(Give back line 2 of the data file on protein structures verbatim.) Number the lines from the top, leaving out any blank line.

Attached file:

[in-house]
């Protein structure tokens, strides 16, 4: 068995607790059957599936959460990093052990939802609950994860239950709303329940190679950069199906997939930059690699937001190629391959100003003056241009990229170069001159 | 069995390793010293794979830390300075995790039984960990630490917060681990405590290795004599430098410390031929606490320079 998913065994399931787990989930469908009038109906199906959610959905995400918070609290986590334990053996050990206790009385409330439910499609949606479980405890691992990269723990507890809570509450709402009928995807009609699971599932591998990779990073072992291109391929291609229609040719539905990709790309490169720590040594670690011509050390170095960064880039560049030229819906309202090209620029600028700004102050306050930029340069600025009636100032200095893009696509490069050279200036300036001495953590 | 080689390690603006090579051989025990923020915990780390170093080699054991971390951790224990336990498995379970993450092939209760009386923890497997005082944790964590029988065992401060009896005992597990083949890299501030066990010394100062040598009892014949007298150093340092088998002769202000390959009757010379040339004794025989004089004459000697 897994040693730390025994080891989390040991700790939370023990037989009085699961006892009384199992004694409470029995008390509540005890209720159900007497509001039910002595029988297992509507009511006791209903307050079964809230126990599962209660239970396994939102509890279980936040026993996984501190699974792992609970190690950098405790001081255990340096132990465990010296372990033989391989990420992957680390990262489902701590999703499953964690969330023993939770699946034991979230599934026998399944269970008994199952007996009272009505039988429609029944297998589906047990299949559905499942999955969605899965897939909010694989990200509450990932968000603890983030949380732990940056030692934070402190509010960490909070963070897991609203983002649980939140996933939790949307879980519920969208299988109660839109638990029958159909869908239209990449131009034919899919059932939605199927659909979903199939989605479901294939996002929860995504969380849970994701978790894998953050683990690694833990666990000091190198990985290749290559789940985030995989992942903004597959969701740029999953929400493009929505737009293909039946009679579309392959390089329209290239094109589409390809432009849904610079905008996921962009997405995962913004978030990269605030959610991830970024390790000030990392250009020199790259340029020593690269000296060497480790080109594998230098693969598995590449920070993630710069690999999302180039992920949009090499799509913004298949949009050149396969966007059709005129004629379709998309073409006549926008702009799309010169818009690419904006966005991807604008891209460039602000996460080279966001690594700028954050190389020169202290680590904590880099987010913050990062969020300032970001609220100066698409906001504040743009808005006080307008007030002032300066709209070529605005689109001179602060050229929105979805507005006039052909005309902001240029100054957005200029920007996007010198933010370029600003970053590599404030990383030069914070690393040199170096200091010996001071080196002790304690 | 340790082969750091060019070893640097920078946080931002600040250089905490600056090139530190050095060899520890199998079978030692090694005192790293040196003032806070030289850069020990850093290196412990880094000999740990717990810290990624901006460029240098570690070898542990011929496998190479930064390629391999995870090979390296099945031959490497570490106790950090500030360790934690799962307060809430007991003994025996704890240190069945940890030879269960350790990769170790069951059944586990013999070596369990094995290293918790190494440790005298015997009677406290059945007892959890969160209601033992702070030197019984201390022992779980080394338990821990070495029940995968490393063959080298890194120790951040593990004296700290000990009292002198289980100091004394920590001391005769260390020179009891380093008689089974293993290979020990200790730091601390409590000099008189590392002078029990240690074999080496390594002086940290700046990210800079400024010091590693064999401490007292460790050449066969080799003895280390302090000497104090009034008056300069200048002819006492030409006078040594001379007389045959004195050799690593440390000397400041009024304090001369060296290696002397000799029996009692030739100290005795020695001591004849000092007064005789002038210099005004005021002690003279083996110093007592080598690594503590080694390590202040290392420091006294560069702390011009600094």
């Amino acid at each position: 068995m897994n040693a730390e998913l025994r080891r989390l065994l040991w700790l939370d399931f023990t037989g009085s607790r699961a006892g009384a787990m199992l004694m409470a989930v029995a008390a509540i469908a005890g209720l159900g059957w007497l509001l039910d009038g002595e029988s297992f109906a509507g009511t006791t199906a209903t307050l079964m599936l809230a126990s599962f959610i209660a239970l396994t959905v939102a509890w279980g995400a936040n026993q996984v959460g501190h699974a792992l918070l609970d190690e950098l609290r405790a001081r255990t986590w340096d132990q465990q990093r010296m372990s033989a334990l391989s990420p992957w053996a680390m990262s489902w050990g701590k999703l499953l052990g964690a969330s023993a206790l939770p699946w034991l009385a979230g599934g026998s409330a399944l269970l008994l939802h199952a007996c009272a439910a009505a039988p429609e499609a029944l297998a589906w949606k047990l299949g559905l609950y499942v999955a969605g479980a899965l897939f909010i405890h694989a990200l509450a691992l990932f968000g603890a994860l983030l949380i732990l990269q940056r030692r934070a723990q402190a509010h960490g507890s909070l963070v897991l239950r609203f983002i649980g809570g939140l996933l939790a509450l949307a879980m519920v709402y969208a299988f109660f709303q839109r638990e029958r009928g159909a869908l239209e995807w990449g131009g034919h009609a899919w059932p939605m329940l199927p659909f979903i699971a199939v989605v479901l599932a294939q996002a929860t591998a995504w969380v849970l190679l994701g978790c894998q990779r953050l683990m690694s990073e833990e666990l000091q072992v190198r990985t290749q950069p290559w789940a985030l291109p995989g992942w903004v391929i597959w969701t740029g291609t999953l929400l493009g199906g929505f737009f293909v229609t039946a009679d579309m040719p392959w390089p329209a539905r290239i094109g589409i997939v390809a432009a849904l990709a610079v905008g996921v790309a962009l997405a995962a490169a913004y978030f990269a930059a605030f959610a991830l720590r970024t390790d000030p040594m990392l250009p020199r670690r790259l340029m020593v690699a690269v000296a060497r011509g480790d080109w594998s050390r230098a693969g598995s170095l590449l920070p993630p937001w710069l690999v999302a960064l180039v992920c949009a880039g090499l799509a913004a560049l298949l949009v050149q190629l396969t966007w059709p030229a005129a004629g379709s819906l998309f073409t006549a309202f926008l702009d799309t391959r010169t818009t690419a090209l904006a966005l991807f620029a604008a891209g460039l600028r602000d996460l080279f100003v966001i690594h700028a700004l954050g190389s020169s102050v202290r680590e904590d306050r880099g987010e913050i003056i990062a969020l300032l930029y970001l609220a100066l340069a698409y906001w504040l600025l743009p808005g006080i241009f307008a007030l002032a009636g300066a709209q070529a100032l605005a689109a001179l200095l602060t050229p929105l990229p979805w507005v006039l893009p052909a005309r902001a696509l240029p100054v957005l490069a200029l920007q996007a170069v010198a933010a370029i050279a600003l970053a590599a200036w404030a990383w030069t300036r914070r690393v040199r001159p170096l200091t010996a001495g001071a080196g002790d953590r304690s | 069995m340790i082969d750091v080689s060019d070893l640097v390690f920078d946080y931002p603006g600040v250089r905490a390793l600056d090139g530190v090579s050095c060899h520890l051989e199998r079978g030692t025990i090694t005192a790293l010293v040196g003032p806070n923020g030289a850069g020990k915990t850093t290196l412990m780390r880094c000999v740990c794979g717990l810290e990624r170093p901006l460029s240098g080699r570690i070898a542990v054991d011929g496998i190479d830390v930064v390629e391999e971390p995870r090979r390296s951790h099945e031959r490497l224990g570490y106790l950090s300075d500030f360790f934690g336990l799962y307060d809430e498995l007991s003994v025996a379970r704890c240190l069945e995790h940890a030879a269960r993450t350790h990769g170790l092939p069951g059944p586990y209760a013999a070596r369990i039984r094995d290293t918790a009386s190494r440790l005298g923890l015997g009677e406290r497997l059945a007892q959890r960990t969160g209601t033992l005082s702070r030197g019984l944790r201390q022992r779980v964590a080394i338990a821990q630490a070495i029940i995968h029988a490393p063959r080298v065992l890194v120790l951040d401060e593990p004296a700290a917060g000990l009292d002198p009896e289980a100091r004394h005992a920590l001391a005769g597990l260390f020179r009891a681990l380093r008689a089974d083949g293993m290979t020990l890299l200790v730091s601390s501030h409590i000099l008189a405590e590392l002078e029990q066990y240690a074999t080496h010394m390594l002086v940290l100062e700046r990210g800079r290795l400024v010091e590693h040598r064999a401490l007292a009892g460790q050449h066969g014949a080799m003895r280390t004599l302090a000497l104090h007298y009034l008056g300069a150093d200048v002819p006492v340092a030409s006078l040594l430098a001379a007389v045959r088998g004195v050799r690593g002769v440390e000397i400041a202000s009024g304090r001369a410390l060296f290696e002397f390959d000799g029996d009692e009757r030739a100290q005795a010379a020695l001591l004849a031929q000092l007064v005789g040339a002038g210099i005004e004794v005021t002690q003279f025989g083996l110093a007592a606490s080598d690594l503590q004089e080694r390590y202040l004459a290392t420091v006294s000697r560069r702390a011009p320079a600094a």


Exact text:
């Protein structure tokens, strides 16, 4: 068995607790059957599936959460990093052990939802609950994860239950709303329940190679950069199906997939930059690699937001190629391959100003003056241009990229170069001159 | 069995390793010293794979830390300075995790039984960990630490917060681990405590290795004599430098410390031929606490320079 998913065994399931787990989930469908009038109906199906959610959905995400918070609290986590334990053996050990206790009385409330439910499609949606479980405890691992990269723990507890809570509450709402009928995807009609699971599932591998990779990073072992291109391929291609229609040719539905990709790309490169720590040594670690011509050390170095960064880039560049030229819906309202090209620029600028700004102050306050930029340069600025009636100032200095893009696509490069050279200036300036001495953590 | 080689390690603006090579051989025990923020915990780390170093080699054991971390951790224990336990498995379970993450092939209760009386923890497997005082944790964590029988065992401060009896005992597990083949890299501030066990010394100062040598009892014949007298150093340092088998002769202000390959009757010379040339004794025989004089004459000697 897994040693730390025994080891989390040991700790939370023990037989009085699961006892009384199992004694409470029995008390509540005890209720159900007497509001039910002595029988297992509507009511006791209903307050079964809230126990599962209660239970396994939102509890279980936040026993996984501190699974792992609970190690950098405790001081255990340096132990465990010296372990033989391989990420992957680390990262489902701590999703499953964690969330023993939770699946034991979230599934026998399944269970008994199952007996009272009505039988429609029944297998589906047990299949559905499942999955969605899965897939909010694989990200509450990932968000603890983030949380732990940056030692934070402190509010960490909070963070897991609203983002649980939140996933939790949307879980519920969208299988109660839109638990029958159909869908239209990449131009034919899919059932939605199927659909979903199939989605479901294939996002929860995504969380849970994701978790894998953050683990690694833990666990000091190198990985290749290559789940985030995989992942903004597959969701740029999953929400493009929505737009293909039946009679579309392959390089329209290239094109589409390809432009849904610079905008996921962009997405995962913004978030990269605030959610991830970024390790000030990392250009020199790259340029020593690269000296060497480790080109594998230098693969598995590449920070993630710069690999999302180039992920949009090499799509913004298949949009050149396969966007059709005129004629379709998309073409006549926008702009799309010169818009690419904006966005991807604008891209460039602000996460080279966001690594700028954050190389020169202290680590904590880099987010913050990062969020300032970001609220100066698409906001504040743009808005006080307008007030002032300066709209070529605005689109001179602060050229929105979805507005006039052909005309902001240029100054957005200029920007996007010198933010370029600003970053590599404030990383030069914070690393040199170096200091010996001071080196002790304690 | 340790082969750091060019070893640097920078946080931002600040250089905490600056090139530190050095060899520890199998079978030692090694005192790293040196003032806070030289850069020990850093290196412990880094000999740990717990810290990624901006460029240098570690070898542990011929496998190479930064390629391999995870090979390296099945031959490497570490106790950090500030360790934690799962307060809430007991003994025996704890240190069945940890030879269960350790990769170790069951059944586990013999070596369990094995290293918790190494440790005298015997009677406290059945007892959890969160209601033992702070030197019984201390022992779980080394338990821990070495029940995968490393063959080298890194120790951040593990004296700290000990009292002198289980100091004394920590001391005769260390020179009891380093008689089974293993290979020990200790730091601390409590000099008189590392002078029990240690074999080496390594002086940290700046990210800079400024010091590693064999401490007292460790050449066969080799003895280390302090000497104090009034008056300069200048002819006492030409006078040594001379007389045959004195050799690593440390000397400041009024304090001369060296290696002397000799029996009692030739100290005795020695001591004849000092007064005789002038210099005004005021002690003279083996110093007592080598690594503590080694390590202040290392420091006294560069702390011009600094």